11-20-2019 02:48 PM
We're trying to develop webhooks handling in our payment application. For development we have set up an AWS ELB to reroute to the internal development machine, and we are setting the webhook to go to the public address published by the ELB. We got the "Test Webhook" button to say "ping successful" ... exactly once. It showed "ping successful" that one time, even though our application returned a 404 error because the code to decode the webhook payload hasn't been written yet.
But thereafter, we now always see the message "Error occured in connecting to the endpoint" shown in the Auth.net control panel when we try that test. We are able to check the network logging from the ELB, and none of the additional test requests are ever making it there now, much less to our development workstation. Is there something that could cause the "Test Webhook" button to stop working if it gets a 404 response? Failing that, has anyone done anything with an AWS ELB in this regard and seen similar problems with webhooks in their sandbox?
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11-21-2019 11:50 AM
11-21-2019 11:50 AM
11-21-2019 11:52 AM
11-21-2019 12:13 PM
Thanks for the input. We have had the 2nd level DNS published for years, and the specific 3rd level DNS was created more than a week ago, so as much as I wish it was, I don't think DNS resolution is to blame.
Regarding localhost, our configuration is that the ELB is forwarding these webhook messages to the internal development workstation via a VPN which knows the IP addresses of our internal systems. We can hit the same URL as specified for the webhook manually with an external browser and it reaches the endpoint in our application runnng on the development workstation in question, and we also see traffic logs of all such accesses from the ELB as well as seeing the actual code hit in our application. But when we test the webhook that is pointed to that exact same URL (or when we set the webhook to active and then send through a payment on that sandbox), we get the message from Auth.net (for the webhook test only) that it couldn't resolve that URL, and we never see any network hit reaching the ELB in association with those tests. Except, as I said, for the initial webhook test, which did make it through all of that and to our development workstation, but nothing since then, which is why I was concerned about the webhook being silently disabled for a 404 or something. I am also concerned that AWS might have some sort of DDOS blocking that could have kicked in after repeated webhook messages from Authorize.net, but our network/AWS specialist assures me this is not the case.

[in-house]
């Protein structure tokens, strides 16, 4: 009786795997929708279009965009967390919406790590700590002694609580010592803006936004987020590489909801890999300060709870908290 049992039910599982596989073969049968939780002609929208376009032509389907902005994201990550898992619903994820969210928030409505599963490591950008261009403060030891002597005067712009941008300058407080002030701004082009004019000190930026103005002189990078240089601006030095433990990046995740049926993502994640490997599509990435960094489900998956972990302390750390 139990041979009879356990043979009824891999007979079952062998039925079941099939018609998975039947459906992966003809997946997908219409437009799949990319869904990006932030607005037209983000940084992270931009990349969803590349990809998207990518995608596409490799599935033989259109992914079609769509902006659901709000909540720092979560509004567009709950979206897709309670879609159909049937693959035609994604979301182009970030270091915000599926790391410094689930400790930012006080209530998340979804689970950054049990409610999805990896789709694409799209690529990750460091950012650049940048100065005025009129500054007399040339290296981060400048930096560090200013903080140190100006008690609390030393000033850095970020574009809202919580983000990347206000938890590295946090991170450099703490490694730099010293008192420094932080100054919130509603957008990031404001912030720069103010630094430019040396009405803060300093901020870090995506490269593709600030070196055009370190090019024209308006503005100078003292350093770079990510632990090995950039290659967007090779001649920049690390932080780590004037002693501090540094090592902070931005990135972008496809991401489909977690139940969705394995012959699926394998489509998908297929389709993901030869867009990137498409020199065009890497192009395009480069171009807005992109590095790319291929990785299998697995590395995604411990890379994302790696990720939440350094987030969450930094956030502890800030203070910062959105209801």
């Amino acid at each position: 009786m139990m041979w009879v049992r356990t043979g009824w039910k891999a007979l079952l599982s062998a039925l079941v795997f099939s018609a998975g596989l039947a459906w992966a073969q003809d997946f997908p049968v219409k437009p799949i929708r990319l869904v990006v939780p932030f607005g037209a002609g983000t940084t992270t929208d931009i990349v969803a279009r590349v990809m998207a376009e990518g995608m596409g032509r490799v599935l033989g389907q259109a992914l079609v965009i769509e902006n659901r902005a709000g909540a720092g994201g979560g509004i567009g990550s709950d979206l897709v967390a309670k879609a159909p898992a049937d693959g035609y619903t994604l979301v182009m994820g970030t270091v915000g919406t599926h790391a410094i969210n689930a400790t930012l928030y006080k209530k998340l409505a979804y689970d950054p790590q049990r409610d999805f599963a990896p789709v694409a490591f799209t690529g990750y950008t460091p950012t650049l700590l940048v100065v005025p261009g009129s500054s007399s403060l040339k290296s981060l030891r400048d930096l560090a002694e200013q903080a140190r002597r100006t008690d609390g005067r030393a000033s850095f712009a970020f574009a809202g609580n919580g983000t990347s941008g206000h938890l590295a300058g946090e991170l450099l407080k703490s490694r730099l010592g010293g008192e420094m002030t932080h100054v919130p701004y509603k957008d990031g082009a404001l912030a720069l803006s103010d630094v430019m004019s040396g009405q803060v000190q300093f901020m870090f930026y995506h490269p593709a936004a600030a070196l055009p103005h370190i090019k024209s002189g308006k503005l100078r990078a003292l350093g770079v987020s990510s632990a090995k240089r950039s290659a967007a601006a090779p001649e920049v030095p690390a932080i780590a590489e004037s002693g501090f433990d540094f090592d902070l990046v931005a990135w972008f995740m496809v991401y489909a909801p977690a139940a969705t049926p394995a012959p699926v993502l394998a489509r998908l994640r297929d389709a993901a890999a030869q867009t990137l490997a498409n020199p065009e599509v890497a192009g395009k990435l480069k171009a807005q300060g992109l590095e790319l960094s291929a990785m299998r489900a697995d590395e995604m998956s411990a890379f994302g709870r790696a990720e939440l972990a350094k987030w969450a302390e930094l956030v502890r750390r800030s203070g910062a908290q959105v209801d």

Thanks again, and please let me know if this brings to mind any other possible explanations.
11-22-2019 11:51 AM
Okay, as of this afternoon it looks like you were probably correct in identifying DNS resolution as the culprit, because it has started working consistently without any further changes on our side. Which is a little trouble in its own way, because if this DNS has existed for upwards of two weeks, and if it might take that long for the Auth.net DNS to update, I can imagine it becoming an issue for new production environments as well (if the production webhooks have the same kind of delay). But for now I'm just happy that I can start developing code for handling the webhooks now. Thanks much.
11-23-2019 12:58 AM
I imagine that somehow in the mix your ELB has caused a longer delay. I haven't seen 2 weeks, but 3 days I've seen consistently. Might also be a hiccup with auth.net. Also your TTL could have impacted it if you've been rerouting.
You will be fine for production, I think.